TO: All VCCS employees
FROM: Glenn DuBois
DATE: May 11, 2010
RE: Rethinking Virginia’s Community Colleges

Dear colleague,             

Thank you for the response to my email last month about the work of the VCCS Reengineering Taskforce. 

To date, I have received dozens of emails from our fellow employees – with responses from each of our 23 community colleges – and you have visited the reengineering web site thousands of times.

Every email I receive has been passed along to the Reengineering Taskforce.

The website can be found at  You can also link to it from the homepage of the VCCS website.   

This month I would like to respond to some of the questions and thoughts you have sent my way.

Let’s start with a question from an employee at Blue Ridge Community College.

Could very small colleges be folded into a nearby larger college?writes one employee.

The answer is no.  While it is important to rethink the way we operate, we will emerge from this process with the same 23 community colleges we have today. Each of our colleges plays a prominent and unique role in the communities they serve. Meddling with that, I am convinced, will not benefit our students, our communities or our colleges.

Student success was a popular concern among those who sent in responses.

I think we see way too many students who do not reach completion and do not graduate,” wrote an employee from Danville Community College.

I have one student now who first started around 1992,” wrote a Virginia Highlands Community College instructor.  “[She] stopped out many times, and is now back once again trying to complete her degree.  She has yet to complete her development work.”

The way Virginia’s Community Colleges offer developmental education is a significant topic for the taskforce.  Our current results are insufficient. 

Throughout our work on the Dateline 2009 strategic plan we won respect for talking about the challenge of student success publicly when few others would. The time for just talking about the challenge is over. We must demonstrate progress. In our new strategic plan, Achieve 2015, we articulate significant stretch goals for student success. We are counting on the ideas from the reengineering taskforce and their implementation to help us get there.

I received some contradictory advice about how we should offer community college education.

Emphasize online learning, particularly for introductory courses, as course delivery is a lot cheaper,” wrote an employee at Northern Virginia Community College.

We need more teachers on the ground…Gosh, where would you and I have been without face to face teachers,” wrote another employee from Lord Fairfax Community College.

Technology is pervasive for students in a way that it was not when I attended college.  Typing, texting and tweeting is natural for today’s students. Yet, the percentage of students who need developmental education remains unchanged in this information age. The taskforce is exploring how we can maximize the usage of technology to enhance student success. Finding that point isn’t easy but it is critical.

And finally, I would like to respond to one employee who seems to challenge the entire mission of Virginia’s Community Colleges.

I, along with most other community-college [sic] professors, would strongly disagree with your contention that all agree more college graduates are necessary,” wrote an employee from Thomas Nelson Community College.

What are needed are not more college graduates but fewer college graduates,” he continued.  “A college degree will soon have the same prestige as a high-school [sic] diploma — none, in other words.”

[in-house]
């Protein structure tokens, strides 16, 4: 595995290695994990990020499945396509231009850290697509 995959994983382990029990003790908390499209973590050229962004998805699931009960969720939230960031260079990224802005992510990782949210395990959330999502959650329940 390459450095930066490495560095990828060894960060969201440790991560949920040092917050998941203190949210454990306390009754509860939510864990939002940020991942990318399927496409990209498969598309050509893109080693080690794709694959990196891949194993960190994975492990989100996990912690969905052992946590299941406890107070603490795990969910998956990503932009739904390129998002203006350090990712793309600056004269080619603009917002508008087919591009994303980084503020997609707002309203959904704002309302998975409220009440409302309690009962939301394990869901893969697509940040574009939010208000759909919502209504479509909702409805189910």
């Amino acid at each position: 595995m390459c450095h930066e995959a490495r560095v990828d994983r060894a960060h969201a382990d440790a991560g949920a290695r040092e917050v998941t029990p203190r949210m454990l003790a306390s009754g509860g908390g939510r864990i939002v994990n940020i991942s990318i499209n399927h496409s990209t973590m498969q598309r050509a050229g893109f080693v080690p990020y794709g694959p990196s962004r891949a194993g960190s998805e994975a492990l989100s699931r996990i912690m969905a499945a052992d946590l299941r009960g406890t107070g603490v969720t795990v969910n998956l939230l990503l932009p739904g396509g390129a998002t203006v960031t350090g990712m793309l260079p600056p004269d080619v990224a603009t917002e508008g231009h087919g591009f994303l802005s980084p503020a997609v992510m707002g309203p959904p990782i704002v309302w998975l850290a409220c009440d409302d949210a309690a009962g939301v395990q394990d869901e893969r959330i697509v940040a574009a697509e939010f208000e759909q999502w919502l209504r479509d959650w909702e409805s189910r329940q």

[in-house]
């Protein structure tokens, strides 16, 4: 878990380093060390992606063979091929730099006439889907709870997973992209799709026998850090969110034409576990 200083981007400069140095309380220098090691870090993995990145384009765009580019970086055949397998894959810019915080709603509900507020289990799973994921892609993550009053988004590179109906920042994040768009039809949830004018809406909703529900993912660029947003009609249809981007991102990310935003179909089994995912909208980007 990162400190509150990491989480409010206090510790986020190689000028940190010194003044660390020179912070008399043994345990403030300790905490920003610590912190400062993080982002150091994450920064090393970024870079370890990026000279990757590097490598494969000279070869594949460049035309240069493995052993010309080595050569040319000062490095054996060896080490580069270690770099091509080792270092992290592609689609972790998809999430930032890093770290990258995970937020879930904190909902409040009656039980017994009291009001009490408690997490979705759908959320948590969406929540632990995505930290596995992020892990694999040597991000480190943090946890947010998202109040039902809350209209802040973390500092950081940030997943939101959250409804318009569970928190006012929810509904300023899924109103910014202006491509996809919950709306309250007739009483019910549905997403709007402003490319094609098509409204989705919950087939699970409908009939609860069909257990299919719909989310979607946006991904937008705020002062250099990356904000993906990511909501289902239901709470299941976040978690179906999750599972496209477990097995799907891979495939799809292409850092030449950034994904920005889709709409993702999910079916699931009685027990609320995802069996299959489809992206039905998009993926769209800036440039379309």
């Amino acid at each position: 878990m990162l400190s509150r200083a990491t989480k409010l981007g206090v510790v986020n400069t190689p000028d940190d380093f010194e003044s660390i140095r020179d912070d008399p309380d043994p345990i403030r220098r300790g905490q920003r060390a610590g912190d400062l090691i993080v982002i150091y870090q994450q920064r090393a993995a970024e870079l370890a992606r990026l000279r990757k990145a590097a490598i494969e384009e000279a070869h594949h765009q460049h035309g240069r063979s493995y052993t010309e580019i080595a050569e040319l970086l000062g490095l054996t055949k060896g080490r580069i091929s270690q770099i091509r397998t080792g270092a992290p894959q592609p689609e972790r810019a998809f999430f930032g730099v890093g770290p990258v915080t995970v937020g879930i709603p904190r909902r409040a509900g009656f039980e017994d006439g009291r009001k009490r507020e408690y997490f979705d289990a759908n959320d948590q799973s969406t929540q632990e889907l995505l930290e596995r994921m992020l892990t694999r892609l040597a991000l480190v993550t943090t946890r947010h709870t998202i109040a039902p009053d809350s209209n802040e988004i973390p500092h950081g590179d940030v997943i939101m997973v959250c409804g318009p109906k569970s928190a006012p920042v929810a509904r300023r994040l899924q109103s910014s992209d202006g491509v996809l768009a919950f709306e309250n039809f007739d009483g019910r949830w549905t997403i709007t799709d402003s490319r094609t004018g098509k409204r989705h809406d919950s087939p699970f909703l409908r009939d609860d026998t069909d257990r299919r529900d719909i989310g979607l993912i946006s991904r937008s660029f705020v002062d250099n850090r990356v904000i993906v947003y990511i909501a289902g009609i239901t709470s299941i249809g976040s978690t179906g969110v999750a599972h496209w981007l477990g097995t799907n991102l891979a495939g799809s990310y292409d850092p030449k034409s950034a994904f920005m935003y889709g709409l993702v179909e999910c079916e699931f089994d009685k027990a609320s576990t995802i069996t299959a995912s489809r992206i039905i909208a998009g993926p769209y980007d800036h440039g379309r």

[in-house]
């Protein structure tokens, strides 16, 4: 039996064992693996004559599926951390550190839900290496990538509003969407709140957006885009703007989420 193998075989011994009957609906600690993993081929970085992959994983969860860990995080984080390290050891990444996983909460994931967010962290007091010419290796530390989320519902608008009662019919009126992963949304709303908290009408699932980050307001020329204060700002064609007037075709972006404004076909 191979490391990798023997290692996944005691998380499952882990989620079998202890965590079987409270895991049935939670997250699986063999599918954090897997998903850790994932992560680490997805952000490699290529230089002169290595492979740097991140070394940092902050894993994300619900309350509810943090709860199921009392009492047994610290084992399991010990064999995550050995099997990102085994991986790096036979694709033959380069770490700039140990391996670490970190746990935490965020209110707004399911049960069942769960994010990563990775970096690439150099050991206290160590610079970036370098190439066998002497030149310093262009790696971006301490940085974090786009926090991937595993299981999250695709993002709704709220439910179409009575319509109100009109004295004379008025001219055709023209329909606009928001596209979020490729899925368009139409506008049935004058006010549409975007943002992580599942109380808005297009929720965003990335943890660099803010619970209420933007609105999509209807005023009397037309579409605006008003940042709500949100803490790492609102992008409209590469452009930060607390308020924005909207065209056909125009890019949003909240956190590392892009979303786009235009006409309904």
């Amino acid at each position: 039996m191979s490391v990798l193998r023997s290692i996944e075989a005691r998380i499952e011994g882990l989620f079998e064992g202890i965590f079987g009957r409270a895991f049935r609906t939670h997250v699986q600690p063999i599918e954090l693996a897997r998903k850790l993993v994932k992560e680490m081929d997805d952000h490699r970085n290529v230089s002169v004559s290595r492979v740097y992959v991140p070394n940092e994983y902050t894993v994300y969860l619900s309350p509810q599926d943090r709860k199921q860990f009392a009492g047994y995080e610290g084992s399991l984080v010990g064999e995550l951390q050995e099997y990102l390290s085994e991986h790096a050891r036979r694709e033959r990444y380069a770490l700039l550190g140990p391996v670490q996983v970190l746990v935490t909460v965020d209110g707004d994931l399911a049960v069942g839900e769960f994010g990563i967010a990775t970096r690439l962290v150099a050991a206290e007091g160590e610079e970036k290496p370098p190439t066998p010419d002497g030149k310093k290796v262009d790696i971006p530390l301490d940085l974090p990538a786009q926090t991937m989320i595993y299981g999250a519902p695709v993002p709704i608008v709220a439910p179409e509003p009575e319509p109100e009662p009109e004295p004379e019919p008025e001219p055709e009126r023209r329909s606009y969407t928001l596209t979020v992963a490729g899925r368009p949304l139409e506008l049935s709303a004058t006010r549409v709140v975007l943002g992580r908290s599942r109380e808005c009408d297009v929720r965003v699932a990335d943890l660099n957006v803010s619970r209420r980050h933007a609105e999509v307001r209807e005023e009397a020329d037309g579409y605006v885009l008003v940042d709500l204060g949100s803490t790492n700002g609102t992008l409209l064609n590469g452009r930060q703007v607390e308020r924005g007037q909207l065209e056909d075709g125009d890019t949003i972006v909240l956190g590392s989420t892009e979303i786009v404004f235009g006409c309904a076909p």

Virginia’s Community Colleges were founded more than 40 years ago, as you probably know, to address the Commonwealth’s unmet needs in higher education and workforce training. In other words, our community colleges were established to do that which other institutions would not do: enhance the access of Virginia’s sons and daughters to a college education.

That’s our role. That’s our mission. That’s our DNA.

Without fail, if you compare any two regions similar in size and population you will find that the one inhabited by better educated individuals will have a higher quality of life; median and average income; voter participation record; and more and better-paying jobs.

We understood this as a nation through much of the 20th century and because of that we truly were the land of opportunity. Other nations took note and made the attainment of higher education a priority. As a result, they rank as more competitive on international assessments than the United States.

That doesn’t sit well with me.

Today, opportunity seeks out talent and it will go anywhere in the world to find it.  The winners of the 21st century will be the communities that maximize their homegrown talent through postsecondary education.

And on a personal note, I can’t imagine looking my son in the eye and telling him to stop attending college because his degree will devalue the college degrees his sisters have earned.  Moreover, I can’t imagine that any parent would be willing to do that.

Individuals want their future to be better.  Earning a postsecondary credential is the closest thing we have in America to a guarantee of a better future.

Virginia’s Community Colleges play a critical role in that and, as Chancellor, I’m not backing down from it.  None of us should.

I will continue to email you as our reengineering work continues.  I invite you to email me with thoughts or questions you may have about it.  The email address for that (an email address that comes directly to me) is  I will be happy to pass along interesting thoughts to the appropriate taskforce members and may even discuss them with you and our colleagues in a future email message.

Thank you for your ideas and thoughts for this process and thank you for your hard work every day at your community college.


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